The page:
The Great Gatsby (2013)

[Note from the editor: The Agony Booth is currently conducting a search for new article writers. This review was submitted by prospective staff writer Chelsey McQuitty. Enjoy!]

Warning: this review contains spoilers (for an 88 year old novel)…

The Great Gatsby (2013) is the latest screen adaptation of the timeless classic by F. Scott Fitzgerald. If you’ve ever had to sit through an American literature class in high school, then chances are you’ve had to read this “Great American Novel”. You’ve also probably caught one of the previous screen adaptations.

The Great Gatsby (2013)

For anyone who skipped out on the book and the lectures in school, The Great Gatsby takes place in the 1920s, and is essentially a pretty dark and distorted love story about a man named Gatsby (played here by Leonardo DiCaprio) who throws lavish parties that everyone in the New York area attends, with no invitation required. It’s later revealed that Gatsby is throwing these parties in hopes that a long lost love, Daisy (Carey Mulligan) will one day wander in so he can sweep her off her feet, despite the fact that she’s married.

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Luckily enough for Gatsby, Daisy’s cousin Nick Carraway (Tobey Maguire) moves in next door, and after a whole lot of runaround, Gatsby gets Nick to invite Daisy to tea. The two of them fall right back in love, and they begin to make plans to be together. Of course, this means Daisy must tell her husband Tom (Joel Edgerton), who’s also having an affair, which becomes a pretty big issue for her, because she’s conflicted on whether or not she still loves him. For some reason, Gatsby and Daisy decide it would be best to tell her husband in front of Nick and a professional golfer (who’s supposed to be Nick’s love interest). It all goes wrong when Daisy’s confession isn’t good enough for Gatsby, and there’s tons of yelling, and Gatsby and Daisy take off in his shiny yellow car. On the way home, someone gets hit by a car, Tom uses the accident to his advantage, and well, to make a short novel shorter, Gatsby dies.

The Great Gatsby (2013)

The screenplay for this movie was written by director Baz Luhrmann, who also brought us such vividly beautiful movies as Moulin Rouge!, Strictly Ballroom, and Romeo+ Juliet (also starring Leonardo DiCaprio). So you’re probably guessing that this is a movie designed to make you feel immersed in the Roaring Twenties.

The Great Gatsby (2013)

Well, you’d have guessed wrong. Although the images are stunning, and the costumes are pretty spot-on, the movie fails to capture the desperation and the societal upheaval of the times. Sure, we see the decline in morals, the need to drink until the sun comes up, and even some of the racial issues, but it falls short of what Fitzgerald gave us in his novel. It doesn’t help that the whole Jazz Age is swept under the rug, with the entire movie filled with modern songs that take you out of the time period and right back into your own. That’s no fun.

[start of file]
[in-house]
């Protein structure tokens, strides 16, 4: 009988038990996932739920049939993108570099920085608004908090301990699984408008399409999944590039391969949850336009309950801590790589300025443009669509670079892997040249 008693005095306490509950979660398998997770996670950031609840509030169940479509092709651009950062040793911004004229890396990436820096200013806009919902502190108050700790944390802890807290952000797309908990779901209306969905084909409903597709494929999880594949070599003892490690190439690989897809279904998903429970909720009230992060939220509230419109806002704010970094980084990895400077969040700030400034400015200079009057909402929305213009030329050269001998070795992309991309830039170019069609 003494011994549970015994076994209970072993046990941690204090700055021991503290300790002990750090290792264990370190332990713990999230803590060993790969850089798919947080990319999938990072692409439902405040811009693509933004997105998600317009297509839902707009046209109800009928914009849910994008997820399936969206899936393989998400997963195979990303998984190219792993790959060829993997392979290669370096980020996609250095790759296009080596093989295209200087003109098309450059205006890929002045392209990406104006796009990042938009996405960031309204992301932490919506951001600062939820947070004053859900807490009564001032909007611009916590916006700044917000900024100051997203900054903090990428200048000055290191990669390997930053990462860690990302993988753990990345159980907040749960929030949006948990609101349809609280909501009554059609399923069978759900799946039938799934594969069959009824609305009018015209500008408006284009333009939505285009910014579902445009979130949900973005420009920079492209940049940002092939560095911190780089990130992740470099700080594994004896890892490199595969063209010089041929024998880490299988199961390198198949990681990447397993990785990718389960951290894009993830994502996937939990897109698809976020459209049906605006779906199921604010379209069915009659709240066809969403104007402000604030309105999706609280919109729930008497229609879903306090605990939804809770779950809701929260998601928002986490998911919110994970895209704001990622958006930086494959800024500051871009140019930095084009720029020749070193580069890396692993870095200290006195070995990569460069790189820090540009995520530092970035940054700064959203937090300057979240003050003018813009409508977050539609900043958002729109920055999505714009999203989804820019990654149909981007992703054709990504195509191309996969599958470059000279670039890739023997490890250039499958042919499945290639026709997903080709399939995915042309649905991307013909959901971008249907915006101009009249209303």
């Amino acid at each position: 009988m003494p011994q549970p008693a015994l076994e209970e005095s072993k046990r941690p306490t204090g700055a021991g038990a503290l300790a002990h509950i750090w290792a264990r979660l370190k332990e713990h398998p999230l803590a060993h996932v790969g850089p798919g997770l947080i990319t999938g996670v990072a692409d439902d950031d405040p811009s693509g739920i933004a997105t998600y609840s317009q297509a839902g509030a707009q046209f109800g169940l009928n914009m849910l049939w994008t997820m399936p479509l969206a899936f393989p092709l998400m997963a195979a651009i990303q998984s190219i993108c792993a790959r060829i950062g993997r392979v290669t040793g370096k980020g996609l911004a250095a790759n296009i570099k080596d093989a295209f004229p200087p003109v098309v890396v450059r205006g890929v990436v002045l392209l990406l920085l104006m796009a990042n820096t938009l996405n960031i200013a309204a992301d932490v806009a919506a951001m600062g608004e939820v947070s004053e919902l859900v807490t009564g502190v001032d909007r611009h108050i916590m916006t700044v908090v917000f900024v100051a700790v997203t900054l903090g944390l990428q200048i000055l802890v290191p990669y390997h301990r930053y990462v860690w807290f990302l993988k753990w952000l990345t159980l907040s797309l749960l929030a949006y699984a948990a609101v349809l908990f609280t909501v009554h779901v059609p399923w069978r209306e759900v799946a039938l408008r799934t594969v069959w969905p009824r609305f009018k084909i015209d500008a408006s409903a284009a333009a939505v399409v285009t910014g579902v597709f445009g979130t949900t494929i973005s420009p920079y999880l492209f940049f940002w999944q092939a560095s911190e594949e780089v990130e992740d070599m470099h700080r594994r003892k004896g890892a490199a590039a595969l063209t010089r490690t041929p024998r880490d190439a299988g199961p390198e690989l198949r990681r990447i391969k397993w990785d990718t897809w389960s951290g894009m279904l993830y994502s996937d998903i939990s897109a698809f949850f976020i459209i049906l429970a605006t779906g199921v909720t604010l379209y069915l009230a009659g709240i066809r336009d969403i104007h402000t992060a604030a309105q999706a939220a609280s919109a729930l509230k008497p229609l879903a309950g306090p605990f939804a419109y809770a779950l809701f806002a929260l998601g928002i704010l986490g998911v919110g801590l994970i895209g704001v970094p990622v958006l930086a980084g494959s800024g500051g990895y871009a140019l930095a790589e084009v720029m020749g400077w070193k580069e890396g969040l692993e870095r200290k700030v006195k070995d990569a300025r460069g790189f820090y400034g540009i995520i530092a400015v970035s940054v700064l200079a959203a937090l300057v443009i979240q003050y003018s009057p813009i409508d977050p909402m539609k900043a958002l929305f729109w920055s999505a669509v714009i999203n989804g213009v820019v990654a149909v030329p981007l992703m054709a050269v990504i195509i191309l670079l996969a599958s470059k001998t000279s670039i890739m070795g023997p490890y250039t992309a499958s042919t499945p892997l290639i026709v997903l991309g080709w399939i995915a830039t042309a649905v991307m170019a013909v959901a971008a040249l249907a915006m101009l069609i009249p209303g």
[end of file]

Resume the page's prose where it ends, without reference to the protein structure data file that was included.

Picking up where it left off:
The Great Gatsby (2013)

Of course, one of the things the film does seem to get right is the conspicuous consumption. Anyone who’s read the book, or seen any of the films, knows that the characters are all pretty well-off. Even the narrator, who’s just starting out on his career path, has enough money to afford the rent in a nice neighborhood. Throughout the movie, there are several scenes showing how the characters go over the top with everything they buy. From Gatsby’s overabundance of clothes, art, and just about anything material you can think of, to Tom’s love nest apartment, complete with servants and a dog, it becomes apparent that these aren’t the kind of people who spend a lot of time thinking about the less fortunate.

The Great Gatsby (2013)

The film also makes a point to draw many things out, just to show how overly dramatic these characters can be. The fainting, squealing, and anger issues are only a few of the ways the characters show their disdain for things that lower class people would be perfectly accustomed to. In fact, every time there’s even a hint of violence, things slow down as if these characters were suddenly stuck in the Matrix.

One of the major problems with the movie was the conversations. A lot of the dialogue seemed to be entirely forced, as if the cast was stuck in class and the teacher was making them read aloud. So many of the conversations with Gatsby seemed this way, and I eventually came to realize that part of the problem was his accent. It seems DiCaprio couldn’t figure out if he was from New Jersey or the Deep South. In theory, this perfectly suits the entire facade that Gatsby has built up, but actually listening to his accent is another story. It only made his iconic “Old Sport” saying seem twice as obnoxious.

The Great Gatsby (2013)

And then there are the casting choices. Although DiCaprio and Maguire aren’t exactly the oldest actors in Hollywood, they seemed to be too old for these parts. Both are pushing forty, whereas their characters are meant to be (roughly) ten years younger. On top of that, Maguire seems to think that Carraway is supposed to be a bumbling fool who looks as if he’s never stepped outside in his entire life. Carraway is the book’s narrator, and although he was meant to be an observer, he wasn’t supposed to constantly have a lost-to-the-world expression on his face the whole time, particularly when things were actually happening to him. If there weren’t a bit of backstory on Carraway, I may have believed he was, indeed, an idiot.